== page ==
I hacked my goal setting by writing them down in my notebook. Everytime I open and look for some other notes, I stumble across the goals I have set, and pause for a minute to check if I am still confident that I’m on my way to achieve them. Some people use the same method in other forms with sticky notes.
What’s important, though, is to remind yourself regularly and adjust when you feel the goals don’t resonate with you anymore. Motivation is something we all seek from time to time, so check in with a mentor, friend or colleague that you trust and share your ups and downs with them.
Our careers are our projects
Although the process sounds simple, it gave me the courage to make hard decisions. Even though I’ve often felt like it’s my company’s responsibility to keep me happy at work, I’ve learned that it’s me who has just as much responsibility for my own happiness, and I should be putting it first.
We change, as do our jobs. Things like perks and environments are catalysts that help shape and highlight the company/team culture, but if the experience is not great, developer productivity and happiness will drop and potentially break a business.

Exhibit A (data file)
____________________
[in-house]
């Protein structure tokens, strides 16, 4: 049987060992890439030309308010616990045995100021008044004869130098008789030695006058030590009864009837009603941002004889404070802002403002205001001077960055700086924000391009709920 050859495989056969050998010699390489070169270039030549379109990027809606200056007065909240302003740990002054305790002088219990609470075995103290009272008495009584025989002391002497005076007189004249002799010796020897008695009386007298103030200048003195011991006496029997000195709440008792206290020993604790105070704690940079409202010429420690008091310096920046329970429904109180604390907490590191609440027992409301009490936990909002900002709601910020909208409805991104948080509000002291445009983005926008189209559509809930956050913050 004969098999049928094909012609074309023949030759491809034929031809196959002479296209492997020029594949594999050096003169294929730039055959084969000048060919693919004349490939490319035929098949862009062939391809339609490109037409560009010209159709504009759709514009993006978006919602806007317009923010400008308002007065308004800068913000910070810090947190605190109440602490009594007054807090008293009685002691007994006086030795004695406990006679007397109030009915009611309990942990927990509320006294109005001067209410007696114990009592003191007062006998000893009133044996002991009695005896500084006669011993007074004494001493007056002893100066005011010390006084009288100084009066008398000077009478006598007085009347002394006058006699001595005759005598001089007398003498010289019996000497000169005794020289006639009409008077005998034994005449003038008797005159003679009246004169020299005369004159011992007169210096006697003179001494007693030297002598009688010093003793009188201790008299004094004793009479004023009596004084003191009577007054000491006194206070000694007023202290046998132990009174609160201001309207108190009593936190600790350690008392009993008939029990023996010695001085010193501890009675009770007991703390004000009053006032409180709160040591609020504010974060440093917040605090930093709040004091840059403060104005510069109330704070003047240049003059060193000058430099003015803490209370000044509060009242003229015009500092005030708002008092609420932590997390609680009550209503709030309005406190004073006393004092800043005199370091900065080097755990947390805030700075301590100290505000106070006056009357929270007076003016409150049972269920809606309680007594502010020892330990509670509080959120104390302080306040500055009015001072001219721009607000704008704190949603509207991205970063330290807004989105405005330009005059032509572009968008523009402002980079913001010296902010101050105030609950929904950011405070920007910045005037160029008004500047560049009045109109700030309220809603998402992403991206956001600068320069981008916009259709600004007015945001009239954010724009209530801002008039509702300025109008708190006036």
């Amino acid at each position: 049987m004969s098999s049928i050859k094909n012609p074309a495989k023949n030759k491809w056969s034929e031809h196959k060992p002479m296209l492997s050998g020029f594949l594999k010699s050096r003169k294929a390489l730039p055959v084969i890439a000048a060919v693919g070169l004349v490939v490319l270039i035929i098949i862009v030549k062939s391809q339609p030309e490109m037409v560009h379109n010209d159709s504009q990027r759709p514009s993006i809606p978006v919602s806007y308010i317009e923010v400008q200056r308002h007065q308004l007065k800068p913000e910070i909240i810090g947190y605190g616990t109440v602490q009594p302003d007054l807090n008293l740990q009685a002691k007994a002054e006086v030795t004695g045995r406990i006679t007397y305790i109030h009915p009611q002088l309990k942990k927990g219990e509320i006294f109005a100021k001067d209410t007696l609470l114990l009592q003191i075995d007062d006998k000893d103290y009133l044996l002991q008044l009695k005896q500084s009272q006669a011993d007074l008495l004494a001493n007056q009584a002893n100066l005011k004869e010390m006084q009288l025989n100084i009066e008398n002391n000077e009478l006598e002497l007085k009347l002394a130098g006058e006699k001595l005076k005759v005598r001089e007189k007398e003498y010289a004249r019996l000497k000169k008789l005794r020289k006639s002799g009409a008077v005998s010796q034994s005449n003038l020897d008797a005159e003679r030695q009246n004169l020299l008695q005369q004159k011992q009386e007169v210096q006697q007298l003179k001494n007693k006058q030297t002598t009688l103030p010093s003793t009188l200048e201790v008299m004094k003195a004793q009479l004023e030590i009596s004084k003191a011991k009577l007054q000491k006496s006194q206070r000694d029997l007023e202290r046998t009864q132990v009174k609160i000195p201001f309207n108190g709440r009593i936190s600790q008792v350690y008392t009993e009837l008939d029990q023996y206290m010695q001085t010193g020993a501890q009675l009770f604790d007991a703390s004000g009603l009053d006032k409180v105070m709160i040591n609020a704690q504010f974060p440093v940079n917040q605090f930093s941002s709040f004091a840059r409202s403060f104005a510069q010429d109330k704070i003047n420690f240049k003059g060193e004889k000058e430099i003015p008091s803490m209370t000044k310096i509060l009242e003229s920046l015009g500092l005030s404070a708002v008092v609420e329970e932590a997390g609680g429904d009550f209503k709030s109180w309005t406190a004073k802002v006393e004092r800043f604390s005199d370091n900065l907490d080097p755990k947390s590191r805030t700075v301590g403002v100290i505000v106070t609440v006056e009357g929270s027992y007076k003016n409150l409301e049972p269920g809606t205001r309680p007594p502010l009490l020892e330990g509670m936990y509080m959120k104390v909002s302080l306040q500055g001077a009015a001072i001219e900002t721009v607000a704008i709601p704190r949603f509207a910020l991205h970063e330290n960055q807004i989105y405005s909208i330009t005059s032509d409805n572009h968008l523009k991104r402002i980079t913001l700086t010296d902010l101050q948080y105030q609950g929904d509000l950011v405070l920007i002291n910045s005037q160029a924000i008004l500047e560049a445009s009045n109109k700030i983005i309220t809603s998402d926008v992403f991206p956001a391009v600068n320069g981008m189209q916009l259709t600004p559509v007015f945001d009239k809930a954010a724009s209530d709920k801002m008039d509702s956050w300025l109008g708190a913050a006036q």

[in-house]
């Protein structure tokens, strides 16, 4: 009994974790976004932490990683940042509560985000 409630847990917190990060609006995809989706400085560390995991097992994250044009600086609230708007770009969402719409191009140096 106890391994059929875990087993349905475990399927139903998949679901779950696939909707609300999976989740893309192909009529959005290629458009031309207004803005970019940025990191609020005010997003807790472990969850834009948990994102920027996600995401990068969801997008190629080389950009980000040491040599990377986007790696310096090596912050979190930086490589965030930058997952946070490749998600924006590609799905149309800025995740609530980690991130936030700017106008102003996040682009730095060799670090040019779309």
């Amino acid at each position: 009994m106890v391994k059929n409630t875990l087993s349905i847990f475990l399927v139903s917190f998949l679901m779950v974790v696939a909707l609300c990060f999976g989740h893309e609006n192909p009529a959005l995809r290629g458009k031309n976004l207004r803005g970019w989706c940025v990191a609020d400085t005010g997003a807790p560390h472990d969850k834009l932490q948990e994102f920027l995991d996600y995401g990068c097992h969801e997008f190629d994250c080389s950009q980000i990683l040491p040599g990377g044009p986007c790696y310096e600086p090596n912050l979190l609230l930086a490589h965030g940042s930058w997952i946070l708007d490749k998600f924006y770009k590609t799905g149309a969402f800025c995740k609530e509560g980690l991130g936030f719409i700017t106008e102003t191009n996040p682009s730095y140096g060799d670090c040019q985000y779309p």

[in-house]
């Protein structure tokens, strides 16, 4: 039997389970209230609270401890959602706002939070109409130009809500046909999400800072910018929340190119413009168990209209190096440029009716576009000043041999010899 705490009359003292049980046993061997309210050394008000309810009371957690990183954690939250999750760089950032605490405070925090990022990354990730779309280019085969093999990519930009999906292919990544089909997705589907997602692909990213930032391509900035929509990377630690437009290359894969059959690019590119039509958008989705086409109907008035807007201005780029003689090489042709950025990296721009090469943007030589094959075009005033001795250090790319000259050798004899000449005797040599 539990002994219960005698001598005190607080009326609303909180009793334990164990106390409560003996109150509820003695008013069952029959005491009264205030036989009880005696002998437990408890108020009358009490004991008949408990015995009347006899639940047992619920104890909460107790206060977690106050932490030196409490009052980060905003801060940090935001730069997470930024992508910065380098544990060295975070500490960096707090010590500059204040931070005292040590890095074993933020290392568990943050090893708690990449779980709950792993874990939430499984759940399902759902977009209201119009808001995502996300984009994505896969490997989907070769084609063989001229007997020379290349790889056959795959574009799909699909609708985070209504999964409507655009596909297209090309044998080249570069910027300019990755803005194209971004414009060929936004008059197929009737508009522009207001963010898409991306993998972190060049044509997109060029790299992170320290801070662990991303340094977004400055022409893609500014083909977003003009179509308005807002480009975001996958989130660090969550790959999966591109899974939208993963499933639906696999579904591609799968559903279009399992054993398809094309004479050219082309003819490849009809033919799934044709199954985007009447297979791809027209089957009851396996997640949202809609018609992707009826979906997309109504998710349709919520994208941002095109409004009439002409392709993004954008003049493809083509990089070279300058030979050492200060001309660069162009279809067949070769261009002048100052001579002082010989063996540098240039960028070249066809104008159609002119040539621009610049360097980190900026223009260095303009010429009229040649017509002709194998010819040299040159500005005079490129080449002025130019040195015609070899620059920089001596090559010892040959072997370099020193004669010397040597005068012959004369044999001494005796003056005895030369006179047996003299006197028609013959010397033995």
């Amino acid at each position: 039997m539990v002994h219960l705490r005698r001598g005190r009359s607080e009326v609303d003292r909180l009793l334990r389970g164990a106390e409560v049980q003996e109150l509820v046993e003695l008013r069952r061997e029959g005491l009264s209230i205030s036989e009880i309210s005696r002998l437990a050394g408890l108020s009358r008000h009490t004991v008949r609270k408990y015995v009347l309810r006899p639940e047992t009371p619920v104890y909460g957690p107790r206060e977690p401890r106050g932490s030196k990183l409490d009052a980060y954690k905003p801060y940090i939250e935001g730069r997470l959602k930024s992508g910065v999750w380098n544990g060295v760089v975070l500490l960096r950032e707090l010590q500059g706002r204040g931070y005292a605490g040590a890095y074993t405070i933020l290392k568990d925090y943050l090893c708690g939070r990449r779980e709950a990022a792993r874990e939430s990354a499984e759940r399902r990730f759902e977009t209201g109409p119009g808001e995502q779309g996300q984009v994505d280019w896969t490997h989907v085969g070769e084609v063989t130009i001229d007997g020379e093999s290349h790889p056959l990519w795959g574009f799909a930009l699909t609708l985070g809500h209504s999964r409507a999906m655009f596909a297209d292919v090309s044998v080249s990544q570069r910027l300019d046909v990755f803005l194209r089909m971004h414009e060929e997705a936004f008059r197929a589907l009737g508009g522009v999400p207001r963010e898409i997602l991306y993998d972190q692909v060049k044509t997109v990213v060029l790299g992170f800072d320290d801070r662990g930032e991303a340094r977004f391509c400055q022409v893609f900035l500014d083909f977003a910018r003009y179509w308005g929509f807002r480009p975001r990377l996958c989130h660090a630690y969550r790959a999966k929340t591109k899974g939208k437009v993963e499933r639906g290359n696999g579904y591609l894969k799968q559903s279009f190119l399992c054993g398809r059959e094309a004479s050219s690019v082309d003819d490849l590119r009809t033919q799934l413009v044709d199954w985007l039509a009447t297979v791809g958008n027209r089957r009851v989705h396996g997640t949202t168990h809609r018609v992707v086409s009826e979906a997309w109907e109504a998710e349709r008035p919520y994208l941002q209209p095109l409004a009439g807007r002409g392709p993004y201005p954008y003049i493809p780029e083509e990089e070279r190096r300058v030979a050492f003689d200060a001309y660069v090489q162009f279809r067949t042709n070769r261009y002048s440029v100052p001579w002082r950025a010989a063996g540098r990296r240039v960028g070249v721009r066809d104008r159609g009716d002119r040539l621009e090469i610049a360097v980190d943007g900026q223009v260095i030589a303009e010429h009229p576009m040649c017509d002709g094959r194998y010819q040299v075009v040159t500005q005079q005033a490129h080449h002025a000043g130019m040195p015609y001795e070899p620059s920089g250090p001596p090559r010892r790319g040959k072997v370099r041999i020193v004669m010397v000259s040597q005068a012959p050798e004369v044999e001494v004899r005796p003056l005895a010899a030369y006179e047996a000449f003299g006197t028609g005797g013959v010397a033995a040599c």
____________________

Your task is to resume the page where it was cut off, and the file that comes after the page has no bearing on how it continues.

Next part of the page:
Our careers are our projects. We are responsible for our own satisfaction and happiness at our jobs, more so than anyone else’s. When we do better our teams do better, and when our teams do better we are more satisfied.
Allow for the not-so-great-times, focus on the reasons why you first became a developer, and know there will be times that you are not happy - and that’s OK.
“On the other hand, there’s only one way to justify work that’s better than it needs to be: Because you cared enough.” - Seth Godin
Frikan Erwee is a front-end and mobile developer by trade, and currently works at OpenVantage. He studied Geoinformatics at the University of Pretoria, and Computer Science at the University of South Africa. In his spare time, he contributes to Google mentor programmes for students and school learners, and advocates for open source software. He is a firm believer that the digital divide will only become smaller if young developers are not held back by ‘gatekeepers’ and their proprietary software.